To apply for a place, you will be asked to fill in a form, which may be on-line, listing the schools you would like the child you are raising to attend, and stating your order of preference. You should check the deadline date for applying, and make sure you do not apply after this date.

It may not be easy to change schools quickly if the child has just moved in with you. If you do feel that it would be best for the child to change schools sooner rather than later, you should check the local policy for in-year admissions and transfers. You might need to discuss the circumstances directly with the local education authority, and if there is a social worker involved you should ask for their assistance in supporting the child’s need for a change of schools. Popular schools are likely to already be fully subscribed, so you should make sure that the local authority is aware of any ways in which the child meets the criteria for being a high priority, such as having Special Educational Needs or Disability, or if they are looked after now or were looked after before a RO, CAO or SGO was made.

Before you fill in the forms, it is important to familiarise yourself with the selection criteria of the school you would like the child to attend, as you will need to say in your application how the child meets the selection criteria, e.g.:
- they have a Statement of Special Educational Needs (in this case the child is given priority over other applicants)
- they have siblings at the school, or you have children at the school and they are now living together in your household like siblings
- you live close to the school
- they are being brought up in the religion of a faith school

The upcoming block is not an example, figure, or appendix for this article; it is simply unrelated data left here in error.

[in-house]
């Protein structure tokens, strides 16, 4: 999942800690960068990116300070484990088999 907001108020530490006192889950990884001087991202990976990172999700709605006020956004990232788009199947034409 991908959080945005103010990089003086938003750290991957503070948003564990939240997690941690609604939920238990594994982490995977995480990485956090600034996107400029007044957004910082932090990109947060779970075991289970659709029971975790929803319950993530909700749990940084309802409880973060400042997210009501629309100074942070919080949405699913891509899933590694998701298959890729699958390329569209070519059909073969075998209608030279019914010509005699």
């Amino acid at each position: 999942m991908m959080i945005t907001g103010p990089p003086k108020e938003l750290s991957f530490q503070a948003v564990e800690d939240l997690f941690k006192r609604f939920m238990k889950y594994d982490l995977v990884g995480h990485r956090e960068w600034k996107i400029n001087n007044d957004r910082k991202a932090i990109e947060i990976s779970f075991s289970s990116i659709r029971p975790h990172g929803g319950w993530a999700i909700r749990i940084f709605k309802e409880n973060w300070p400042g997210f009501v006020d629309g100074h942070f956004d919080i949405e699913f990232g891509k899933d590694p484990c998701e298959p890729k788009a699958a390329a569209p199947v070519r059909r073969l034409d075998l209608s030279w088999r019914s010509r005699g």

- some schools prioritise children with a recognised social or medical need which must be supported by professional evidence.

What can I do if the child I am raising is not offered a place in the school of my choice?

If the child you are raising is not offered a place at the school you have chosen, the school must explain the reasons in writing, and give you information on how to appeal against the decision. You can respond in any (or all) of the following ways:
1. If you believe the school has made a mistake in applying the criteria in your case e.g. catchment area, religion, or siblings not being considered properly, you should contact the Admissions Authority for the school immediately. If the Admissions Authority agrees that a mistake has been made, the child may be offered a place in the school without going through the appeal process.
2. You can ask for their name to be added to the school’s waiting list. If the child is looked after, or was previously looked after before you got a residence order or special guardianship order, they ought to be top of the waiting list, along with any other children in the same legal circumstances who were not offered a place.
3. You can apply to other schools, although you would be advised to check with the local authority first whether they have any places available.
4. You can make an appeal to an appeal panel, stating why the child should be offered a place at the school, even though the school is full to capacity.

How and when do I appeal against refusal of a place?

If you choose to appeal, your appeal would be made to the relevant Admissions Authority, who would arrange for an Appeal Panel to hear the appeal. Your appeal must be in writing, and your letter of appeal will trigger the appeals process.

What is the Admissions Authority?

For community schools and voluntary controlled schools, the admissions authority is the local authority; for foundation schools and voluntary aided schools, this is the governing body; and for academies it is the academy trust.

If you have any queries about this, please post them below.
David Roth
FRG Policy Adviser